The claim ‘I’m entitled to my opinion’ or ‘I have a right to my opinion’ is a logical fallacy in which a person rejects objections to their argument by claiming that they are entitled to their opinion. This claim is usually uttered by people in disagreement when they have hit the wall in defending their point on its merits. It is a last ditch rhetorical device that attempts to rescue their position by defending their right to hold an opinion, no matter how stupid, ignorant or ill-founded that opinion might be.
The claim exemplifies a red herring. The right to have an opinion is not what is in dispute. Whether one has a particular entitlement or right is irrelevant to whether one’s opinion is true or false. To assert the existence of the right is a failure to provide any justification for the content of the opinion. The claim also implies that all opinions are equal, which exemplifies the relativist fallacy.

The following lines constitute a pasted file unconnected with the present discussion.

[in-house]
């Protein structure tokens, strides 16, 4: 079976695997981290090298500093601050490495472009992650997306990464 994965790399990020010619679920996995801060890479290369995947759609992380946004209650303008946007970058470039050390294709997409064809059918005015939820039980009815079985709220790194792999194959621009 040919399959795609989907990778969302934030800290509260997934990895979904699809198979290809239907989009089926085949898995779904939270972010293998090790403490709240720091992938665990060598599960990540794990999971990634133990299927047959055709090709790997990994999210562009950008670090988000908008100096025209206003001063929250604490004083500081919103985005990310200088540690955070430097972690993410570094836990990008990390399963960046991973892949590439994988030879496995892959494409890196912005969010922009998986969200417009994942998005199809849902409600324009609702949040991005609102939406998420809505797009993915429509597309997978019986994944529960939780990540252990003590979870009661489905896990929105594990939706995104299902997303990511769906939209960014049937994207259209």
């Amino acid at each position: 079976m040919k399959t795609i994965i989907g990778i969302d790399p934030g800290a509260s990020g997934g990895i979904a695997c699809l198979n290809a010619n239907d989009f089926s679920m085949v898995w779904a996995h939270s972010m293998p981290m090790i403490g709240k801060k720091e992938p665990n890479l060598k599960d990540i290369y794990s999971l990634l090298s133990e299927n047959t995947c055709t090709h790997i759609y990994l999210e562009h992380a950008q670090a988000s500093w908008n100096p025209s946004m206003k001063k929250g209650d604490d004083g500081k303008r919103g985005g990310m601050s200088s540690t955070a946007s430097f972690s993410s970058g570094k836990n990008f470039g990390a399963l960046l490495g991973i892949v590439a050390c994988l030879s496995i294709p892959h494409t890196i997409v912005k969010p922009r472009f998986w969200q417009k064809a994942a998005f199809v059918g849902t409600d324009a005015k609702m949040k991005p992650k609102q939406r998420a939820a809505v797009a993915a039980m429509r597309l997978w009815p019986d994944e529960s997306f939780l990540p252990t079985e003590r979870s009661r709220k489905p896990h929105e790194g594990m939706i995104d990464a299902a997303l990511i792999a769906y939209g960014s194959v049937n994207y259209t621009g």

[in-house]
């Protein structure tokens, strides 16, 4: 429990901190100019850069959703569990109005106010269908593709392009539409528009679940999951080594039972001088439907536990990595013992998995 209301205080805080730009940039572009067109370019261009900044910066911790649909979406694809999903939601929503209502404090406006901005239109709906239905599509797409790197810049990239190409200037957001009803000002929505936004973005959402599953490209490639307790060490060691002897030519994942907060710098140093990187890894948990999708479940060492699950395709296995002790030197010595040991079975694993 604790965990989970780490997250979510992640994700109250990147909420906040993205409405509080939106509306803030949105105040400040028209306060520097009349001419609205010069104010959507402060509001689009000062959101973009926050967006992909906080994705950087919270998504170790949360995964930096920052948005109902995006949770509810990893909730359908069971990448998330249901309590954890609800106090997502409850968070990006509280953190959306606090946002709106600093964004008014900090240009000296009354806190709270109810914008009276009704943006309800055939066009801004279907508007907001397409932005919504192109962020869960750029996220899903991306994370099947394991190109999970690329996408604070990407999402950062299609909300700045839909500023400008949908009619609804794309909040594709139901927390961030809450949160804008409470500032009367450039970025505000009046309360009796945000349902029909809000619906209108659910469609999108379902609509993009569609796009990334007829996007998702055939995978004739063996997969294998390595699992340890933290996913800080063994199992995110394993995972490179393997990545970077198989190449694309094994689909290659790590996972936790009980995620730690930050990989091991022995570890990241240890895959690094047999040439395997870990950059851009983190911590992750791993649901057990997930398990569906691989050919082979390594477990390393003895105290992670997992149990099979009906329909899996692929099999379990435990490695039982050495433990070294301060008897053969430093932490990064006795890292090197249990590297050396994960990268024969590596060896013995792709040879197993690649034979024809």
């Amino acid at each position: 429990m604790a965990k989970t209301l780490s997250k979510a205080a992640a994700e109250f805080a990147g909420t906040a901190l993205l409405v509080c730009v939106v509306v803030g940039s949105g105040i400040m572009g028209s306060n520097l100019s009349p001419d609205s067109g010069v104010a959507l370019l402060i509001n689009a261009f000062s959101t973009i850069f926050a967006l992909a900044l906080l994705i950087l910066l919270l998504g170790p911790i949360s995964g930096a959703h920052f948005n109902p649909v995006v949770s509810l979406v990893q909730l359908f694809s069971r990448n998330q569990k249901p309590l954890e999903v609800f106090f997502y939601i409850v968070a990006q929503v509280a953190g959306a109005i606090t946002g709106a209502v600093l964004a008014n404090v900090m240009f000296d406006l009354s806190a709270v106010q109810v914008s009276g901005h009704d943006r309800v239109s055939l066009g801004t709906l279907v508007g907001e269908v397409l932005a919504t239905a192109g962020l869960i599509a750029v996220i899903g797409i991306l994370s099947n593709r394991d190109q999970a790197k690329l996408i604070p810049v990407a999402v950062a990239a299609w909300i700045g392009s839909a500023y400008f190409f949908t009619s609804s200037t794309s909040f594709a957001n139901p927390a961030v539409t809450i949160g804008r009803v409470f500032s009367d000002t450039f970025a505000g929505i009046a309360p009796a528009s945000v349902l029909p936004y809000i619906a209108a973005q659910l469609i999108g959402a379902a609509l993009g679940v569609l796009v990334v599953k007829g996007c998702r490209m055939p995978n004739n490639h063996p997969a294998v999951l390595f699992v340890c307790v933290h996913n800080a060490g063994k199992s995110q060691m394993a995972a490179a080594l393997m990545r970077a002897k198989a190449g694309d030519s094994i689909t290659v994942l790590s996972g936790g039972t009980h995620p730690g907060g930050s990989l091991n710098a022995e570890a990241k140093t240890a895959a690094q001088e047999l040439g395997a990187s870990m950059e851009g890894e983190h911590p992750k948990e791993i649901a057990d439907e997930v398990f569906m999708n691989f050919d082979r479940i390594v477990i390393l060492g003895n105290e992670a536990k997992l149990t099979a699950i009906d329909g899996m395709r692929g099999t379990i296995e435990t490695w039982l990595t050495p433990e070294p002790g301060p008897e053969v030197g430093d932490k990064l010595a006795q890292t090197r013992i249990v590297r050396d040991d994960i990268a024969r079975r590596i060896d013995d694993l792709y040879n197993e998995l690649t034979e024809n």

The entitlement would be relevant only if it guaranteed the truth of your opinions. But it can’t do that, because it is an entitlement supposedly enjoyed by everybody. And people disagree. Two debaters are both entitled to their contradictory opinions about a given issue, but they can’t both be right.  So insisting that you are entitled to your opinion cannot possibly give you any logical advantage in a debate.
 The relativist fallacy, also known as the subjectivist fallacy, is claiming that something is true for one person but not true for someone else. The fallacy rests on the law of noncontradiction. The fallacy applies only to objective facts, or what are alleged to be objective facts, rather than to personal tastes or subjective experiences.
 In classical logic, the law of non-contradiction (LNC) is the second of the three classic laws of thought. It states that contradictory statements cannot both be true in the same sense at the same time, e.g. the two propositions ‘A is B’ and ‘A is not B’ are mutually exclusive.
Stokes, Patrick., ‘No, you’re not entitled to your opinion’. The Conversation. October 5, 2012.
Whyte, Jamie (August 9, 2004). ‘Sorry, but you are not entitled to your opinion’. The Times. News UK.